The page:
the-five-c's-of-survivability

The following post on the 5 C’s & 10 C’s of survival is timeless. I originally posted this years ago. However I’m re-posting the list as a refresher. It may be especially to new comers who may be wondering about the basics for a survival kit.

These elements of survival basics are well worth remembering (and practicing).

Dave Canterbury, author of “BushCraft 101” and “Advanced Bush Craft”, first came up with the concept which he calls the 5 C’s (and then the 10 C’s) of survivability.

When putting together a minimalist (or any) basic survival kit, consider these underlying categories for survivability. You might fulfill the recommended requirements in a number of different ways. That’s up to you. But it’s a great guideline.

Cutting
Combustion
Cover
Container
Cordage

5 C’s of Survival

Before listing the 10 C’s of survival, these first 5 are the core elements of survivability. They are categories/items that would be difficult to reproduce in an outdoor situation if you didn’t already have them.

Cutting Tool

The most difficult thing to reproduce in an outdoor situation. A high quality knife, preferably in a sheath and strapped to your belt. Full tang for strength is a great idea too.

I’ve written a number of articles on the survival knife, including this one about “batoning” wood:

How to Baton Wood and Why

Morakniv Full Tang Fixed Blade Knife
(view on amzn)

Combustion Device

You need ‘something’ that will start a fire, whether the environment is wet or dry. And the ability / “know-how” to do it. (Articles on Fire Making)

FireSteel – World’s Best Firestarter Rods
(view at FireSteel.com)

Cover

Cover & Shelter to protect you from the elements. This could be a wool blanket, a tarp, Mylar foil blanket, etc. Even your clothes and outerwear are considered among the “shelter” category once you start digging into it.

Maintaining a safe body core temperature is paramount to survival.

Heavy Duty Emergency Survival Blanket
(view on amzn)

Container

A container capable of boiling water (such as single walled stainless steel), or cooking. Enables water purification and cooking of foods.

Stainless Camp Cooking Container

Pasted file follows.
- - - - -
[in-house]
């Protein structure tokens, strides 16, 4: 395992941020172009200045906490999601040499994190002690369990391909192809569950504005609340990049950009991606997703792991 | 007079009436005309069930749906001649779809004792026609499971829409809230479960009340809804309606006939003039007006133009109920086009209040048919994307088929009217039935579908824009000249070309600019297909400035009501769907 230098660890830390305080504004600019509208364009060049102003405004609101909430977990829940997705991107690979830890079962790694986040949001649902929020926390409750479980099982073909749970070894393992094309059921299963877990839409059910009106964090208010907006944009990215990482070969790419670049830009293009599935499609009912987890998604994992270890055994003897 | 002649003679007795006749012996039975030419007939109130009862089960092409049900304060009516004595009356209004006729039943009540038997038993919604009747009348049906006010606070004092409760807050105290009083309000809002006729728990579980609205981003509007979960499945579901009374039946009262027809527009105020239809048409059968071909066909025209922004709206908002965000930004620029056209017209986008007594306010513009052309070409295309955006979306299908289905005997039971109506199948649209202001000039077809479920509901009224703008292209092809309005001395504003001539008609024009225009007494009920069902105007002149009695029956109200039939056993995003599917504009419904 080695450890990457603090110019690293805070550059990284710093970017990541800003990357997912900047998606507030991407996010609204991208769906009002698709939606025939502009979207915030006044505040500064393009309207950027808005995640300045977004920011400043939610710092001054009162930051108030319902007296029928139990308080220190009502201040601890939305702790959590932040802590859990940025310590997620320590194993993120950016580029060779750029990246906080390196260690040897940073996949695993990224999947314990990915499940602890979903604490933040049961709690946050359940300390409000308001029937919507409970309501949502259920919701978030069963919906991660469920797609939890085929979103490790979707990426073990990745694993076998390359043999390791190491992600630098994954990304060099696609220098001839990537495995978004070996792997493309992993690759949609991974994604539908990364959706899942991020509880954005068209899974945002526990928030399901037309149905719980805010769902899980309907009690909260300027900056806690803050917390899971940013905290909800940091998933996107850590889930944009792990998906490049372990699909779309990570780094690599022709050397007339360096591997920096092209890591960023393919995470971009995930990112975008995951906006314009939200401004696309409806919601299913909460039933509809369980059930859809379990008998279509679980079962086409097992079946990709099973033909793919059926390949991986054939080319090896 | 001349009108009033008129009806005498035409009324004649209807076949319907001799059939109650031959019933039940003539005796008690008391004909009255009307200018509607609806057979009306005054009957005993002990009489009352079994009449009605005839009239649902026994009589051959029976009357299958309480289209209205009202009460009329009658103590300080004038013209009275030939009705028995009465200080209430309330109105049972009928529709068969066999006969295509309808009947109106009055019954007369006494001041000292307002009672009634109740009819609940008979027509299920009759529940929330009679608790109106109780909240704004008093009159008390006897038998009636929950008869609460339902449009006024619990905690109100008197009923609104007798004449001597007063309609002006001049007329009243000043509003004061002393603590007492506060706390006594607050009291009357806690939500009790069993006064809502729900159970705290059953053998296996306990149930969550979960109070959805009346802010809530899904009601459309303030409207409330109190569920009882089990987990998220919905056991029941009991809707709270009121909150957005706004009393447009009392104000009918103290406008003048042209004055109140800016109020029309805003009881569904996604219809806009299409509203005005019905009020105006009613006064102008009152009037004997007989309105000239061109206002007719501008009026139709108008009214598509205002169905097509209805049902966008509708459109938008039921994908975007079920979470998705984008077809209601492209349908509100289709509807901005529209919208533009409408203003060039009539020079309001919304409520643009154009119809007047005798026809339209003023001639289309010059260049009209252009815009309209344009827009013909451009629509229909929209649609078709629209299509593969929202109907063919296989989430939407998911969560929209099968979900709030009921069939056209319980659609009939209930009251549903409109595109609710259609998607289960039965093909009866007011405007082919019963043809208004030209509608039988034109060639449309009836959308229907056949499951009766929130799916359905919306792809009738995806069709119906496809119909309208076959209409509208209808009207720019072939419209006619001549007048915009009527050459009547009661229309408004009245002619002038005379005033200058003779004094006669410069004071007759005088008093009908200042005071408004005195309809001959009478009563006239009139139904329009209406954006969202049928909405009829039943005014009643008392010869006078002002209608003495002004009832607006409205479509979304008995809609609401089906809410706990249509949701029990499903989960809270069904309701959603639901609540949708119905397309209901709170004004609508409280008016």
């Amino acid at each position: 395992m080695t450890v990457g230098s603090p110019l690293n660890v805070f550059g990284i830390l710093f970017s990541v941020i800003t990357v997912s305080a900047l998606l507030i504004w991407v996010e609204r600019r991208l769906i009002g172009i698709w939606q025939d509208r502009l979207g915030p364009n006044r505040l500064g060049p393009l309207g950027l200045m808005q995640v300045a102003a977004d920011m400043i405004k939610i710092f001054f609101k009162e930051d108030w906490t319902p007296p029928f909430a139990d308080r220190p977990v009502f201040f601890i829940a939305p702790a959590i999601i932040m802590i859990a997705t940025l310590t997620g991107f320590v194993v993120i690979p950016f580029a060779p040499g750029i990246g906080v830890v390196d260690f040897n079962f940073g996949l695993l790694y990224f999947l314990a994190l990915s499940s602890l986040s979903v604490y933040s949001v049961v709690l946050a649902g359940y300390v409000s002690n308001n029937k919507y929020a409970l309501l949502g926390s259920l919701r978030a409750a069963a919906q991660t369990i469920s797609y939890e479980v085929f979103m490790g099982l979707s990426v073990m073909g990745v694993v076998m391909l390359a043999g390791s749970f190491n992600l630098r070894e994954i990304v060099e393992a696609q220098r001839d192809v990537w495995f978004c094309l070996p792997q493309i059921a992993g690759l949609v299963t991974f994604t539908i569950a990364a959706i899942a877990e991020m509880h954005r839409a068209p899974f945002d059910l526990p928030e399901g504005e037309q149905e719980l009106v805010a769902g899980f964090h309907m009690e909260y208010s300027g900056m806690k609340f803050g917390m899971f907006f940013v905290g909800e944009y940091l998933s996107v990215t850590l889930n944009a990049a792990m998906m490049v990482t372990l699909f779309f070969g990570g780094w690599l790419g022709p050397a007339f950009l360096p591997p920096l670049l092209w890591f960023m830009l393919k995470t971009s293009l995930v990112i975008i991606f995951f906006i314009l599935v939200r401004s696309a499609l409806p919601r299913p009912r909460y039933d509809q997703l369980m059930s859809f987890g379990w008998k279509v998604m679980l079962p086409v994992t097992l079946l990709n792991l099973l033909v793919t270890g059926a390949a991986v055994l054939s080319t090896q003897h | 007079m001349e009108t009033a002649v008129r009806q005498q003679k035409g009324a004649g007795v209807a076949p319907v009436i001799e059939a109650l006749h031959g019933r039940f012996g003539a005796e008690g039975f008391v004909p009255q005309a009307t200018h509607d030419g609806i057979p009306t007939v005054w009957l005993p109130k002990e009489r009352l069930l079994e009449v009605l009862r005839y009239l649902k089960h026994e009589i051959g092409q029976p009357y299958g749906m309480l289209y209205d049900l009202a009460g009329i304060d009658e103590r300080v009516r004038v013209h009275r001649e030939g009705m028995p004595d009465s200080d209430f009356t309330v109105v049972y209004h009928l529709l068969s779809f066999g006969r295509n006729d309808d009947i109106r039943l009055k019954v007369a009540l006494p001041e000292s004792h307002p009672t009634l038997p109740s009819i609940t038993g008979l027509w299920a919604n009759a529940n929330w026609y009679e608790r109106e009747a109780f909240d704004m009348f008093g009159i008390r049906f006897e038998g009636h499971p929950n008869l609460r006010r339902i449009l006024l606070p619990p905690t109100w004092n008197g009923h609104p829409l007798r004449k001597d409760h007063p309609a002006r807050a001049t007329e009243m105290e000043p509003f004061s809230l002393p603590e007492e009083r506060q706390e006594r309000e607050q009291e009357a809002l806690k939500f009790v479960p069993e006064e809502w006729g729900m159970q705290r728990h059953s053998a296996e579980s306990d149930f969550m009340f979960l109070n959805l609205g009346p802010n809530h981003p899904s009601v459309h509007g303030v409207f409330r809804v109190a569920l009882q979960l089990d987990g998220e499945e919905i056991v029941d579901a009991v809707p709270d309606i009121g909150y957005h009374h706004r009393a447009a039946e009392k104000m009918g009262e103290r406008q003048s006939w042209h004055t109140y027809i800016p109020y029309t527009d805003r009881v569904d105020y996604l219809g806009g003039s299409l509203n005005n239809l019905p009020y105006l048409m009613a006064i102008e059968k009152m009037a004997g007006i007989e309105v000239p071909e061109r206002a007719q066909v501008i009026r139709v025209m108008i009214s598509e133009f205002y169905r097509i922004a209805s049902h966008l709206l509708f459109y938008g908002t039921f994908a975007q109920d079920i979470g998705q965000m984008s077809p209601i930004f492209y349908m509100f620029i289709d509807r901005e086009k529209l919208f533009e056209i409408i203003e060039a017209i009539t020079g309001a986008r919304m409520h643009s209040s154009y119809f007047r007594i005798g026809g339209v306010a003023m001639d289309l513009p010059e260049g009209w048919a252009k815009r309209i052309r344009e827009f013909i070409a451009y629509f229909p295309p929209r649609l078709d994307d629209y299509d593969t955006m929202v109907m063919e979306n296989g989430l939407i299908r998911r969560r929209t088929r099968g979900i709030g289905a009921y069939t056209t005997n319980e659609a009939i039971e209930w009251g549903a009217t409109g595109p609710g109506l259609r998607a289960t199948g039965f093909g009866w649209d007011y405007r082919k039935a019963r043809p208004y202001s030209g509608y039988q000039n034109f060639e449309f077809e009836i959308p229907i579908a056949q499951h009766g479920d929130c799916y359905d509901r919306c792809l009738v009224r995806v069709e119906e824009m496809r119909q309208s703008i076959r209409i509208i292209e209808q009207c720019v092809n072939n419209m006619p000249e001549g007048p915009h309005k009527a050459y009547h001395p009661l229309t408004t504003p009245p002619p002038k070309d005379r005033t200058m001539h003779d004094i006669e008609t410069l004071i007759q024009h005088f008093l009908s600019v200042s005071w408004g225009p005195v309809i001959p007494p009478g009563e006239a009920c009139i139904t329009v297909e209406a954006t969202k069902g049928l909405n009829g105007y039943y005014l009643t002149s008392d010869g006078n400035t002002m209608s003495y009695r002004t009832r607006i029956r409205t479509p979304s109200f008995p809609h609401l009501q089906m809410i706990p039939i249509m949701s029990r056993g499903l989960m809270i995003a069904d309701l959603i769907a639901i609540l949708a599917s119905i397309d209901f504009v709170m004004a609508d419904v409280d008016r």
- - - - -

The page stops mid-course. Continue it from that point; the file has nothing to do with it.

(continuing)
(amzn)

Cordage

Paracord, rope, twine, etc. will facilitate building shelter and other uses.

Paracord | Genuine Mil Spec Type IV 750lb

10 C’s of Survival

These are the expanded elements of survivability that you might consider.

Candlelight

Flashlight or a Headlamp (LED) for hands free operation. Here’s a related article:

Headlamp vs Flashlight | The Pros & Cons

A HIGH QUALITY Headlamp:
PETZL ACTIK CORE Headlamp
( amzn)

Cheaper but Very Popular Headlamp

Cotton Bandana

Any cotton material (~ 3×3 feet) can be used for head-cover, cleaning, filtering water, making char-paper, etc.

Military Army Trainmen Paisley Large Bandanas (27″)
(amzn)

Compass

A quality compass for navigation.

Military Lensatic Tactical Compass
(view on amzn)

Cargo Tape

Also known as Duct tape. For repairs, making things, and a zillion other uses! Wind up your own mini-roll for your kit.

You can’t beat this stuff:
Gorilla Tape | Black Duct Tape

Canvas Needle

A heavy duty needle for repairs, sewing, and many other uses.

Leather | Canvas Needle
(amzn)

5 & 10 C’s Video

The following two videos are Dave briefly explaining the 5 C’s and 10 C’s of survival.

I have no affiliation with Dave Canterbury. Though his advice is sound. I first saw him back in 2010 on the Discovery Channel TV series ‘Dual Survival’ (he was on 2 seasons). Canterbury is currently the owner and one of the instructors at the Pathfinder School in southeast Ohio.

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